ΣΔ A/D CONVERSION FOR SIGNAL CONDITIONING [electronic resource] / by Kathleen Philips, Arthur H. M. van Roermund.

By: Philips, Kathleen [author.]Contributor(s): van Roermund, Arthur H. M [author.] | SpringerLink (Online service)Material type: TextTextLanguage: English Series: The International Series in Engineering and Computer Science: 874Publisher: Dordrecht : Springer Netherlands, 2006Description: X, 227 p. online resourceContent type: text Media type: computer Carrier type: online resourceISBN: 9781402046803Subject(s): Engineering | Engineering design | Electronics | Systems engineering | Engineering | Circuits and Systems | Electronic and Computer Engineering | Engineering Design | Electronics and Microelectronics, InstrumentationAdditional physical formats: Printed edition:: No titleDDC classification: 621.3815 LOC classification: TK7888.4Online resources: Click here to access online In: Springer eBooksSummary: 1.1 Background Moore’s Law predicts a decrease by a factor of two in the feature size of CMOS te- nology every three years and has been valid for years. It implies a doubling of the - eration speed and a four times higher transistor count per unit of area, every three years. The combination leads to an eight times higher processing capability per unit of area. This on-going miniaturization allows the integration of complex electronic systems with millions of transistors (Very-Large-Scale-Integration) and enables the integration of el- tronic systems. An electronic system A generic picture of an integrated electronic system is shown in ?g. 1.1. The heart of the system is the signal processing core. This core supports a wide variety of functions, such as customization and programmability of multiple applications, channel coding, the de?nition of the user interface, etc. These functions are enabled by DSP, a controller CPU and various blocks of memory. In advanced ICs these blocks provide (almost) all signal processing and usually dominate in the overall power and area consumption of integrated systems. The huge data rates involved, require high-speed busses for communication between these blocks. A power-management unit fuels the system by providing the - propriate supply voltages and currents.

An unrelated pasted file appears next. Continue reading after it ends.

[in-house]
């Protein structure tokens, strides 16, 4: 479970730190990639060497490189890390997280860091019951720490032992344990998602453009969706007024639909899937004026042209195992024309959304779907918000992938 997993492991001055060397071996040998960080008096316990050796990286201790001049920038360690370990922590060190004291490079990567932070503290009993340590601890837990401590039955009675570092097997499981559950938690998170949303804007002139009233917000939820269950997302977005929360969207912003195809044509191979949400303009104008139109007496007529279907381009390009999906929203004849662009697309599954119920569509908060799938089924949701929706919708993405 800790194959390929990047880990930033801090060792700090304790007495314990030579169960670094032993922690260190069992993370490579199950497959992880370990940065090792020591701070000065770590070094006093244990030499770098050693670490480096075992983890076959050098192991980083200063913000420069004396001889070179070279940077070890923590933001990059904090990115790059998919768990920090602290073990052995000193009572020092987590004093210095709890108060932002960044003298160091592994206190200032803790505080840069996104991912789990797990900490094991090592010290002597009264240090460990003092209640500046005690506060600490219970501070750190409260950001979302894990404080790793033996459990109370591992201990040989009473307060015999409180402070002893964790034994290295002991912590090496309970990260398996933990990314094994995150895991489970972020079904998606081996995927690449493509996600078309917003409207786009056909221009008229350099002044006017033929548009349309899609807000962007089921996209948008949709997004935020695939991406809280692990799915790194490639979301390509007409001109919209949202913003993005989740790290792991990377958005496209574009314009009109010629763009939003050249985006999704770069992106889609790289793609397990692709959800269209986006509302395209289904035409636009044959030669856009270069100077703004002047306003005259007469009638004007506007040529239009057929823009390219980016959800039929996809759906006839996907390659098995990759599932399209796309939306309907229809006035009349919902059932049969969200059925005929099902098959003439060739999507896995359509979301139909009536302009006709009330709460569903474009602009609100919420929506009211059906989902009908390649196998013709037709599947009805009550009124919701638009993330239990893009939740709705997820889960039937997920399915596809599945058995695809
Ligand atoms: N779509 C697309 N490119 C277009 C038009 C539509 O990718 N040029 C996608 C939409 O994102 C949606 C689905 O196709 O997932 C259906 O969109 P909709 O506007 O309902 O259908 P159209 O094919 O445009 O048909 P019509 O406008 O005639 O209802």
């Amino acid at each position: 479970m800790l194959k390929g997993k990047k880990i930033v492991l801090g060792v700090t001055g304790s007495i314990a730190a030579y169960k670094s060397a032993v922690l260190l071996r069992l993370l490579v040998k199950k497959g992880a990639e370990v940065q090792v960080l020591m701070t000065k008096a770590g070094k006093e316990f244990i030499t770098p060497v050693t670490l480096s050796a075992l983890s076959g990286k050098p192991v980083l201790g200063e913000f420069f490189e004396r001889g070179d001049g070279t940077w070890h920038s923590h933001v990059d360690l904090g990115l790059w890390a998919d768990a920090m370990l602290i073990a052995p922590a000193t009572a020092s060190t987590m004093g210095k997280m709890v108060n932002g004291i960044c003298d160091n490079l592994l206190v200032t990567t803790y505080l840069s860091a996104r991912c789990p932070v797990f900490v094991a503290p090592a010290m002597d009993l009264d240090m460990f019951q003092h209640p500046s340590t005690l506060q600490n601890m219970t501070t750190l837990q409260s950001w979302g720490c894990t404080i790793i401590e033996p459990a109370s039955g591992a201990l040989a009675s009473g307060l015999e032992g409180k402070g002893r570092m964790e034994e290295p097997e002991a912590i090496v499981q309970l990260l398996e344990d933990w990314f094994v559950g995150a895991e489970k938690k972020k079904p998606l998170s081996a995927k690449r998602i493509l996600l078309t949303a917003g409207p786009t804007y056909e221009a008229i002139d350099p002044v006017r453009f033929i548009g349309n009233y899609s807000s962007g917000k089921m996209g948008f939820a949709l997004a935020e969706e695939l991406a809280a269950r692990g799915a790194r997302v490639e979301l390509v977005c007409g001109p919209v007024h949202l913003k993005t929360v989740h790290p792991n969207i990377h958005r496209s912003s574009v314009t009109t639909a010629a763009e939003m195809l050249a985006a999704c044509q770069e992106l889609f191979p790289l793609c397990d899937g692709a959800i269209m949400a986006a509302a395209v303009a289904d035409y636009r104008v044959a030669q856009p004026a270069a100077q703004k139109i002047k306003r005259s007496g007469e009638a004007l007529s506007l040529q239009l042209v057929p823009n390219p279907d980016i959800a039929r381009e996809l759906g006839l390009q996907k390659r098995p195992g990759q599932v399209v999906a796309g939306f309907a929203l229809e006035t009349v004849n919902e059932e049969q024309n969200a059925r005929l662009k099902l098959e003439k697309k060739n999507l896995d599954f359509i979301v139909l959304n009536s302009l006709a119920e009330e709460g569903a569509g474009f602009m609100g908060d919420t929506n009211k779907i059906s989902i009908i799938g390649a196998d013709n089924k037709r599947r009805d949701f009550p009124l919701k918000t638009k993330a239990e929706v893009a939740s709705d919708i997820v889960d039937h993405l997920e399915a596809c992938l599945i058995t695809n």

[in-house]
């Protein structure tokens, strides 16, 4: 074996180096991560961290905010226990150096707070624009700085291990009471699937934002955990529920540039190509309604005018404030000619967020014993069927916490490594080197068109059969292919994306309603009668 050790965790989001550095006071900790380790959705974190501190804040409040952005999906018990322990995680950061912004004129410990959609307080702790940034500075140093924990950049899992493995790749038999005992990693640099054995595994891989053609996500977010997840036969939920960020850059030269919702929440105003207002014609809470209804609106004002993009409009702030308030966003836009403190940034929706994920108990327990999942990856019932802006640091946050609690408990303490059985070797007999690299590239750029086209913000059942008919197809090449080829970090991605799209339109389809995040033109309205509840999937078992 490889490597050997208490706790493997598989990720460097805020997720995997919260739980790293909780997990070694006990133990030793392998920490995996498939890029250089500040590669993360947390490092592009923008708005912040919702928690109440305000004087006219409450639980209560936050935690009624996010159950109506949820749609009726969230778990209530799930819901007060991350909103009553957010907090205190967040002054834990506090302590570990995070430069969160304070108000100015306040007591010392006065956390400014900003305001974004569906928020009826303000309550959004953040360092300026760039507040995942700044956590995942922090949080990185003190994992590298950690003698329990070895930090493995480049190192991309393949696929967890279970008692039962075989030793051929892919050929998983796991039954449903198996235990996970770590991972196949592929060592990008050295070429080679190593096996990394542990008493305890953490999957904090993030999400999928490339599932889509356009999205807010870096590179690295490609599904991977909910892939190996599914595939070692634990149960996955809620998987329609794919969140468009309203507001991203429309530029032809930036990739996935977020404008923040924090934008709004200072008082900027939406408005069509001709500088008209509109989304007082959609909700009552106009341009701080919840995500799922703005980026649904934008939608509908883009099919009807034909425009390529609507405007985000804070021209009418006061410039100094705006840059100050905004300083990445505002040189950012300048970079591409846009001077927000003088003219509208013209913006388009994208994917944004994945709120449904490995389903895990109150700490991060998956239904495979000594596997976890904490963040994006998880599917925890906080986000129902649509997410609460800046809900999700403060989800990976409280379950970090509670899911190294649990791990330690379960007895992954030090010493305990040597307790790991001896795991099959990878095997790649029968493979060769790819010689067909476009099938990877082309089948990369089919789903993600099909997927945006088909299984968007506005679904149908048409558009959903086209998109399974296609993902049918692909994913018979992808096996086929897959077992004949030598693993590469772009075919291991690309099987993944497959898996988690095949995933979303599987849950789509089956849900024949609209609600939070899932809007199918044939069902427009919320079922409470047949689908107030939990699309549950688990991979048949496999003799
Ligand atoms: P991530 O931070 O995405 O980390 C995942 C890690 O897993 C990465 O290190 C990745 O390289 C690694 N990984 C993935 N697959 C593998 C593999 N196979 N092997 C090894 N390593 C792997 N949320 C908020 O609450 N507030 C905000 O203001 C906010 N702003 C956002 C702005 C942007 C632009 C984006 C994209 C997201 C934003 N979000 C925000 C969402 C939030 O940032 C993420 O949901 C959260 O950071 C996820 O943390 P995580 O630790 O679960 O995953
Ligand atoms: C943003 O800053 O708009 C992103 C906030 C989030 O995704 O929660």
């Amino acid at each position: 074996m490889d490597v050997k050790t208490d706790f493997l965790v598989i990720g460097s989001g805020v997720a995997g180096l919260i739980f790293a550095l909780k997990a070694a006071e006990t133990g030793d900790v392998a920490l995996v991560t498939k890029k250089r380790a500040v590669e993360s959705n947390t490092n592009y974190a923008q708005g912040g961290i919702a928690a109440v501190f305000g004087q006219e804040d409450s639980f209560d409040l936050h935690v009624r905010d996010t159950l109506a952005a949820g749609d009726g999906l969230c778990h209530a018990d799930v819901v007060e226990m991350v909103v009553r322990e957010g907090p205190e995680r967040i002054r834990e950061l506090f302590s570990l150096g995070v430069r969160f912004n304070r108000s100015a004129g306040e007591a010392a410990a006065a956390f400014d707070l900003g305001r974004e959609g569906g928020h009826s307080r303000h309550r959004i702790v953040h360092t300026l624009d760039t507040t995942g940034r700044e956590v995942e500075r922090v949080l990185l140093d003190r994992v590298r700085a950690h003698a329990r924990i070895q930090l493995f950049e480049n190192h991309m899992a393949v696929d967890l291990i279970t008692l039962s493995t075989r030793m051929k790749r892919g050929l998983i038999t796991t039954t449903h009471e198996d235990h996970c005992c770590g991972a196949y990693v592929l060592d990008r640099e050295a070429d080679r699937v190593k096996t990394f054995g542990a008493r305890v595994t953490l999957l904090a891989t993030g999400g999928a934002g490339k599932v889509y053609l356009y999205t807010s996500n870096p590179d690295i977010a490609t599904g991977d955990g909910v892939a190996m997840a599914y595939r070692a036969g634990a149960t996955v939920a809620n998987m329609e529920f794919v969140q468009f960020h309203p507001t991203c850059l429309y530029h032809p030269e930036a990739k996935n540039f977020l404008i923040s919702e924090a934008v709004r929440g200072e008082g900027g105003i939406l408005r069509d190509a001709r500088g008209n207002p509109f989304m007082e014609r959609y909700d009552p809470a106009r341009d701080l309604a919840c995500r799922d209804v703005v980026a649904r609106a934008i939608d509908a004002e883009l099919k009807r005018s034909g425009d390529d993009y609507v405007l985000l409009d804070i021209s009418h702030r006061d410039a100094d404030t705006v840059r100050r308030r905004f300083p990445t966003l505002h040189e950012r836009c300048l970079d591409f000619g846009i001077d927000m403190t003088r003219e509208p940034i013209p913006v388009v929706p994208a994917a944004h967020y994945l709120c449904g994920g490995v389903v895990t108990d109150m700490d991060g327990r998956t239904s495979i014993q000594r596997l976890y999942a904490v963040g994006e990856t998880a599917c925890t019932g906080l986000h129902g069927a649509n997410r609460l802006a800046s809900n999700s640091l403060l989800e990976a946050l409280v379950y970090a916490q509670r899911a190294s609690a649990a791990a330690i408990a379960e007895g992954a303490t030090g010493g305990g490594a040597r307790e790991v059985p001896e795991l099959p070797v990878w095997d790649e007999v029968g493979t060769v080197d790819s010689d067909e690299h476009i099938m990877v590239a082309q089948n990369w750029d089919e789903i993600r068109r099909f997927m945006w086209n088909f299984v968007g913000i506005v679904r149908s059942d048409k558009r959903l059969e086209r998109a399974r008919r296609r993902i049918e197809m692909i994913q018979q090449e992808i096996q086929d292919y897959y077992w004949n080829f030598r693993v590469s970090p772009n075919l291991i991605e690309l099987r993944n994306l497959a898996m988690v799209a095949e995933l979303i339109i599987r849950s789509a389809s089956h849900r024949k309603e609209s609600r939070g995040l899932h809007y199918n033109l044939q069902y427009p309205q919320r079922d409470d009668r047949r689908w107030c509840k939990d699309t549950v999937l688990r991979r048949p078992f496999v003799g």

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1.1 Background Moore’s Law predicts a decrease by a factor of two in the feature size of CMOS te- nology every three years and has been valid for years. It implies a doubling of the - eration speed and a four times higher transistor count per unit of area, every three years. The combination leads to an eight times higher processing capability per unit of area. This on-going miniaturization allows the integration of complex electronic systems with millions of transistors (Very-Large-Scale-Integration) and enables the integration of el- tronic systems. An electronic system A generic picture of an integrated electronic system is shown in ?g. 1.1. The heart of the system is the signal processing core. This core supports a wide variety of functions, such as customization and programmability of multiple applications, channel coding, the de?nition of the user interface, etc. These functions are enabled by DSP, a controller CPU and various blocks of memory. In advanced ICs these blocks provide (almost) all signal processing and usually dominate in the overall power and area consumption of integrated systems. The huge data rates involved, require high-speed busses for communication between these blocks. A power-management unit fuels the system by providing the - propriate supply voltages and currents.

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